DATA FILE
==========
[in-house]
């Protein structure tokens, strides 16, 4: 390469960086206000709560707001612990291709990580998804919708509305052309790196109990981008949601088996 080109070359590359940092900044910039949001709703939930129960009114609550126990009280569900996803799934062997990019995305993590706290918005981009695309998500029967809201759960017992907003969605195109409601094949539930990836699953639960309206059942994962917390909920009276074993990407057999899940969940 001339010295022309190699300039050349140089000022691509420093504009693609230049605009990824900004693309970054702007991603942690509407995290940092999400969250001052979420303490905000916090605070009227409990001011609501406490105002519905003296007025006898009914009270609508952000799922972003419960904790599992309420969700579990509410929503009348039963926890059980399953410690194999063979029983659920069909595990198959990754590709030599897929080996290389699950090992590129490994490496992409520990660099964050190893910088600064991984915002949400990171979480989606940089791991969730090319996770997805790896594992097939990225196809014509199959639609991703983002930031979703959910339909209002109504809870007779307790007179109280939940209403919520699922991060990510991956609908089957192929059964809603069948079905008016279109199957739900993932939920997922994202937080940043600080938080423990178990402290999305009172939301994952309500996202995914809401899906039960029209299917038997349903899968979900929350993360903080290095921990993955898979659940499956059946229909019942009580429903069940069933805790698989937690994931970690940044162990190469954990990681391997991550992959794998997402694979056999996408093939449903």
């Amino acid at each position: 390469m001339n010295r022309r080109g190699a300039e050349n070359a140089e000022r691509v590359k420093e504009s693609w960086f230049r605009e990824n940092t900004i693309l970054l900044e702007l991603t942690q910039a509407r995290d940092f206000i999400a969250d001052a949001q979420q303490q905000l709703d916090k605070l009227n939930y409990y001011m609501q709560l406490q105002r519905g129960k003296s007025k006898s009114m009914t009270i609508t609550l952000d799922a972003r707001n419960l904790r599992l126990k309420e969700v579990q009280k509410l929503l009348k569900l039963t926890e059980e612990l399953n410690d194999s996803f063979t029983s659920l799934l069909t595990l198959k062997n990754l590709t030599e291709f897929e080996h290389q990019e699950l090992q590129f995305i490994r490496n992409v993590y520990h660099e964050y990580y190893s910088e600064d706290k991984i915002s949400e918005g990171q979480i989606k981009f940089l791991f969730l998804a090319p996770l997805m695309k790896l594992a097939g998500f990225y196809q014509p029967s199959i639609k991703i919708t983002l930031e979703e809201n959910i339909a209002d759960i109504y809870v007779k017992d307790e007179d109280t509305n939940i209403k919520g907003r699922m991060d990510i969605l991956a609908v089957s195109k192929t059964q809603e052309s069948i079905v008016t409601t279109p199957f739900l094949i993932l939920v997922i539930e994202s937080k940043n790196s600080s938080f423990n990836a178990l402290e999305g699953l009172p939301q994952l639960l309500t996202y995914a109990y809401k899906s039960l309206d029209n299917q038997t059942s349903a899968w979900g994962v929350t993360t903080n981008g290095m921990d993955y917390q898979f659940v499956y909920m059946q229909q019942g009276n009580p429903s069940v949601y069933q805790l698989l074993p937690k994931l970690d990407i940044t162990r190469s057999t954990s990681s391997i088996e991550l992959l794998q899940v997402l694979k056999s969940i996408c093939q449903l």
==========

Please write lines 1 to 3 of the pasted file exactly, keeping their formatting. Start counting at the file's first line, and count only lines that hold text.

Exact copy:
[in-house]
């Protein structure tokens, strides 16, 4: 390469960086206000709560707001612990291709990580998804919708509305052309790196109990981008949601088996 080109070359590359940092900044910039949001709703939930129960009114609550126990009280569900996803799934062997990019995305993590706290918005981009695309998500029967809201759960017992907003969605195109409601094949539930990836699953639960309206059942994962917390909920009276074993990407057999899940969940 001339010295022309190699300039050349140089000022691509420093504009693609230049605009990824900004693309970054702007991603942690509407995290940092999400969250001052979420303490905000916090605070009227409990001011609501406490105002519905003296007025006898009914009270609508952000799922972003419960904790599992309420969700579990509410929503009348039963926890059980399953410690194999063979029983659920069909595990198959990754590709030599897929080996290389699950090992590129490994490496992409520990660099964050190893910088600064991984915002949400990171979480989606940089791991969730090319996770997805790896594992097939990225196809014509199959639609991703983002930031979703959910339909209002109504809870007779307790007179109280939940209403919520699922991060990510991956609908089957192929059964809603069948079905008016279109199957739900993932939920997922994202937080940043600080938080423990178990402290999305009172939301994952309500996202995914809401899906039960029209299917038997349903899968979900929350993360903080290095921990993955898979659940499956059946229909019942009580429903069940069933805790698989937690994931970690940044162990190469954990990681391997991550992959794998997402694979056999996408093939449903």
């Amino acid at each position: 390469m001339n010295r022309r080109g190699a300039e050349n070359a140089e000022r691509v590359k420093e504009s693609w960086f230049r605009e990824n940092t900004i693309l970054l900044e702007l991603t942690q910039a509407r995290d940092f206000i999400a969250d001052a949001q979420q303490q905000l709703d916090k605070l009227n939930y409990y001011m609501q709560l406490q105002r519905g129960k003296s007025k006898s009114m009914t009270i609508t609550l952000d799922a972003r707001n419960l904790r599992l126990k309420e969700v579990q009280k509410l929503l009348k569900l039963t926890e059980e612990l399953n410690d194999s996803f063979t029983s659920l799934l069909t595990l198959k062997n990754l590709t030599e291709f897929e080996h290389q990019e699950l090992q590129f995305i490994r490496n992409v993590y520990h660099e964050y990580y190893s910088e600064d706290k991984i915002s949400e918005g990171q979480i989606k981009f940089l791991f969730l998804a090319p996770l997805m695309k790896l594992a097939g998500f990225y196809q014509p029967s199959i639609k991703i919708t983002l930031e979703e809201n959910i339909a209002d759960i109504y809870v007779k017992d307790e007179d109280t509305n939940i209403k919520g907003r699922m991060d990510i969605l991956a609908v089957s195109k192929t059964q809603e052309s069948i079905v008016t409601t279109p199957f739900l094949i993932l939920v997922i539930e994202s937080k940043n790196s600080s938080f423990n990836a178990l402290e999305g699953l009172p939301q994952l639960l309500t996202y995914a109990y809401k899906s039960l309206d029209n299917q038997t059942s349903a899968w979900g994962v929350t993360t903080n981008g290095m921990d993955y917390q898979f659940v499956y909920m059946q229909q019942g009276n009580p429903s069940v949601y069933q805790l698989l074993p937690k994931l970690d990407i940044t162990r190469s057999t954990s990681s391997i088996e991550l992959l794998q899940v997402l694979k056999s969940i996408c093939q449903l």